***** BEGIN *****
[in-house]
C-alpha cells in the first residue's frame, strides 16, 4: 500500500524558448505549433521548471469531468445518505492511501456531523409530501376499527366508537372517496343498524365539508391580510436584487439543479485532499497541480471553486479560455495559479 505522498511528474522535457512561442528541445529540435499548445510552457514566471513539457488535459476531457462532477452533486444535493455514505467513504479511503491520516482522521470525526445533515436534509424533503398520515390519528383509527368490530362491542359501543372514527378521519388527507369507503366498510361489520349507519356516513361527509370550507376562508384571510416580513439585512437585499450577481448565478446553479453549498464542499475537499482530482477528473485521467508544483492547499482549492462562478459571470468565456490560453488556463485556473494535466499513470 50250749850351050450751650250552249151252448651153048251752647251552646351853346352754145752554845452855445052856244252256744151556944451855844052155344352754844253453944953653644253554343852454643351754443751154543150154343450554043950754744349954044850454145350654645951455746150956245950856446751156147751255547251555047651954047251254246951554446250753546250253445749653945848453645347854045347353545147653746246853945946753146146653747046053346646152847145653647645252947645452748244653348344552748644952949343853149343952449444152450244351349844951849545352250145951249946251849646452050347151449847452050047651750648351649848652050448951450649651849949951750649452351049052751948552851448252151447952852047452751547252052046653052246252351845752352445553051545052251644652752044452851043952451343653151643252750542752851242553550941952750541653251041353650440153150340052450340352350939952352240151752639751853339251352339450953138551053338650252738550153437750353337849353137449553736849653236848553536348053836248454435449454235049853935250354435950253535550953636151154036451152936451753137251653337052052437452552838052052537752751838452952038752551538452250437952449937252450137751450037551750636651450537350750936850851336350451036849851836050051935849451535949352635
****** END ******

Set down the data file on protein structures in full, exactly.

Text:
[in-house]
C-alpha cells in the first residue's frame, strides 16, 4: 500500500524558448505549433521548471469531468445518505492511501456531523409530501376499527366508537372517496343498524365539508391580510436584487439543479485532499497541480471553486479560455495559479 505522498511528474522535457512561442528541445529540435499548445510552457514566471513539457488535459476531457462532477452533486444535493455514505467513504479511503491520516482522521470525526445533515436534509424533503398520515390519528383509527368490530362491542359501543372514527378521519388527507369507503366498510361489520349507519356516513361527509370550507376562508384571510416580513439585512437585499450577481448565478446553479453549498464542499475537499482530482477528473485521467508544483492547499482549492462562478459571470468565456490560453488556463485556473494535466499513470 50250749850351050450751650250552249151252448651153048251752647251552646351853346352754145752554845452855445052856244252256744151556944451855844052155344352754844253453944953653644253554343852454643351754443751154543150154343450554043950754744349954044850454145350654645951455746150956245950856446751156147751255547251555047651954047251254246951554446250753546250253445749653945848453645347854045347353545147653746246853945946753146146653747046053346646152847145653647645252947645452748244653348344552748644952949343853149343952449444152450244351349844951849545352250145951249946251849646452050347151449847452050047651750648351649848652050448951450649651849949951750649452351049052751948552851448252151447952852047452751547252052046653052246252351845752352445553051545052251644652752044452851043952451343653151643252750542752851242553550941952750541653251041353650440153150340052450340352350939952352240151752639751853339251352339450953138551053338650252738550153437750353337849353137449553736849653236848553536348053836248454435449454235049853935250354435950253535550953636151154036451152936451753137251653337052052437452552838052052537752751838452952038752551538452250437952449937252450137751450037551750636651450537350750936850851336350451036849851836050051935849451535949352635